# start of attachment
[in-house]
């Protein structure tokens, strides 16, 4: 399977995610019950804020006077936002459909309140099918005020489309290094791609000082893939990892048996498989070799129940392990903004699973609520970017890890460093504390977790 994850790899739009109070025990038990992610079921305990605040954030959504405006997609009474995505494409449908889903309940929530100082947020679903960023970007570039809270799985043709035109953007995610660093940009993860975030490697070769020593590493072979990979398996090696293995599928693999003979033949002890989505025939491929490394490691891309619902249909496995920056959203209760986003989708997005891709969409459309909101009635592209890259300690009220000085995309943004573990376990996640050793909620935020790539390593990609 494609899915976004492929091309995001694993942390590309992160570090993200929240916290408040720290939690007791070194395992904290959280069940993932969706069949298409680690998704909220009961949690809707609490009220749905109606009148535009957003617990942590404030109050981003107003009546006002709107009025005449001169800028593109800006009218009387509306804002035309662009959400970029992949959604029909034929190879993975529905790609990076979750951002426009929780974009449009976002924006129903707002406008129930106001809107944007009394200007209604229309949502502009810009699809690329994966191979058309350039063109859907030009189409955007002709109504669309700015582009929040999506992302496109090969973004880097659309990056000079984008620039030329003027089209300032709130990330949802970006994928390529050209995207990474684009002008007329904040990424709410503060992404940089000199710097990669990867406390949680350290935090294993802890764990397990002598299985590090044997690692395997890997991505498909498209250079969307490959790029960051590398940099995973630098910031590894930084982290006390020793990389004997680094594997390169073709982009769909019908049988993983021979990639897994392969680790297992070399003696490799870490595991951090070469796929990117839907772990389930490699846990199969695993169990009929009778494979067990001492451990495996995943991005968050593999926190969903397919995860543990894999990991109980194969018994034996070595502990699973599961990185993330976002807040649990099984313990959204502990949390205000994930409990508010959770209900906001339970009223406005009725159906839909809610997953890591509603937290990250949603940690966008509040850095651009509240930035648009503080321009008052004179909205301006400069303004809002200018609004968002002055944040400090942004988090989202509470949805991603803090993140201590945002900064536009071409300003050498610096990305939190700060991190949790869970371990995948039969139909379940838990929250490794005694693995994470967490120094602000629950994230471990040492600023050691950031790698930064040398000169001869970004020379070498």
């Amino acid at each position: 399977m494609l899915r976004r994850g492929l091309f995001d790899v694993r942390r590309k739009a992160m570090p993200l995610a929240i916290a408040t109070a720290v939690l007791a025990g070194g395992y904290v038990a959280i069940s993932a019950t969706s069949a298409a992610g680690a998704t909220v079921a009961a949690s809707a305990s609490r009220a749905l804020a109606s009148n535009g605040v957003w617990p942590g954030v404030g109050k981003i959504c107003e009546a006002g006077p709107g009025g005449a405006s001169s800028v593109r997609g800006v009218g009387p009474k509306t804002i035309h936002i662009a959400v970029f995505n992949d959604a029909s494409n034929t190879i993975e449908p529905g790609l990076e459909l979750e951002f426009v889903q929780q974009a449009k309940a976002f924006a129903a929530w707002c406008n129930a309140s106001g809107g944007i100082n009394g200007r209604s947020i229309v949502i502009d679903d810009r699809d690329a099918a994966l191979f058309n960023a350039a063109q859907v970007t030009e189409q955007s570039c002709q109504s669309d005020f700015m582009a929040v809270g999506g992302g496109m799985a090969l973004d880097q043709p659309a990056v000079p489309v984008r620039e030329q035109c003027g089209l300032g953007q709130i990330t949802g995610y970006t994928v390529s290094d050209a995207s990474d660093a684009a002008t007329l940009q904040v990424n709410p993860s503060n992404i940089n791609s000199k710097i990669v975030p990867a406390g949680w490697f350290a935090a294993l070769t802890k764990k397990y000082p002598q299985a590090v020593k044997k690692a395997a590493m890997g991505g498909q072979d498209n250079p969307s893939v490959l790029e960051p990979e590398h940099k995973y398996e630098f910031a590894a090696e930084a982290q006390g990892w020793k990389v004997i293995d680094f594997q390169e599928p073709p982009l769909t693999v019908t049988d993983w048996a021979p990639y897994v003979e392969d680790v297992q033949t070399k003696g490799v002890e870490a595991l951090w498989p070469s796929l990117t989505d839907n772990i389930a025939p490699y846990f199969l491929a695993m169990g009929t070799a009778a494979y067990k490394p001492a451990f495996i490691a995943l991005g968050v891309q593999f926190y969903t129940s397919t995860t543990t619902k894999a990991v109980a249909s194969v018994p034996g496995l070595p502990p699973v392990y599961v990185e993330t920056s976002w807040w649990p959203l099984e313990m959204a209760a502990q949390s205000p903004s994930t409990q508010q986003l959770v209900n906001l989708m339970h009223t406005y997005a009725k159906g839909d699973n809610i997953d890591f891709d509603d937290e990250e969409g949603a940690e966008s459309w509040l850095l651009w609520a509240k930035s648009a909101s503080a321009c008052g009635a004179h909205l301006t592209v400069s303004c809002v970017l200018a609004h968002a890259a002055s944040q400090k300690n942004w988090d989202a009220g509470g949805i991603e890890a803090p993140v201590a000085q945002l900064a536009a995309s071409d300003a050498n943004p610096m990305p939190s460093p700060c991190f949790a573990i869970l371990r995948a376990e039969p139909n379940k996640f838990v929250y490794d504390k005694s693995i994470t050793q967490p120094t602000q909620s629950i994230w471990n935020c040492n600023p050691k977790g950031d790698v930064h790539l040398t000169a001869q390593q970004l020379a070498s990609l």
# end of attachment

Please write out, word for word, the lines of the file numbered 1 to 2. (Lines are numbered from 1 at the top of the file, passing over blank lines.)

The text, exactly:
[in-house]
């Protein structure tokens, strides 16, 4: 399977995610019950804020006077936002459909309140099918005020489309290094791609000082893939990892048996498989070799129940392990903004699973609520970017890890460093504390977790 994850790899739009109070025990038990992610079921305990605040954030959504405006997609009474995505494409449908889903309940929530100082947020679903960023970007570039809270799985043709035109953007995610660093940009993860975030490697070769020593590493072979990979398996090696293995599928693999003979033949002890989505025939491929490394490691891309619902249909496995920056959203209760986003989708997005891709969409459309909101009635592209890259300690009220000085995309943004573990376990996640050793909620935020790539390593990609 494609899915976004492929091309995001694993942390590309992160570090993200929240916290408040720290939690007791070194395992904290959280069940993932969706069949298409680690998704909220009961949690809707609490009220749905109606009148535009957003617990942590404030109050981003107003009546006002709107009025005449001169800028593109800006009218009387509306804002035309662009959400970029992949959604029909034929190879993975529905790609990076979750951002426009929780974009449009976002924006129903707002406008129930106001809107944007009394200007209604229309949502502009810009699809690329994966191979058309350039063109859907030009189409955007002709109504669309700015582009929040999506992302496109090969973004880097659309990056000079984008620039030329003027089209300032709130990330949802970006994928390529050209995207990474684009002008007329904040990424709410503060992404940089000199710097990669990867406390949680350290935090294993802890764990397990002598299985590090044997690692395997890997991505498909498209250079969307490959790029960051590398940099995973630098910031590894930084982290006390020793990389004997680094594997390169073709982009769909019908049988993983021979990639897994392969680790297992070399003696490799870490595991951090070469796929990117839907772990389930490699846990199969695993169990009929009778494979067990001492451990495996995943991005968050593999926190969903397919995860543990894999990991109980194969018994034996070595502990699973599961990185993330976002807040649990099984313990959204502990949390205000994930409990508010959770209900906001339970009223406005009725159906839909809610997953890591509603937290990250949603940690966008509040850095651009509240930035648009503080321009008052004179909205301006400069303004809002200018609004968002002055944040400090942004988090989202509470949805991603803090993140201590945002900064536009071409300003050498610096990305939190700060991190949790869970371990995948039969139909379940838990929250490794005694693995994470967490120094602000629950994230471990040492600023050691950031790698930064040398000169001869970004020379070498």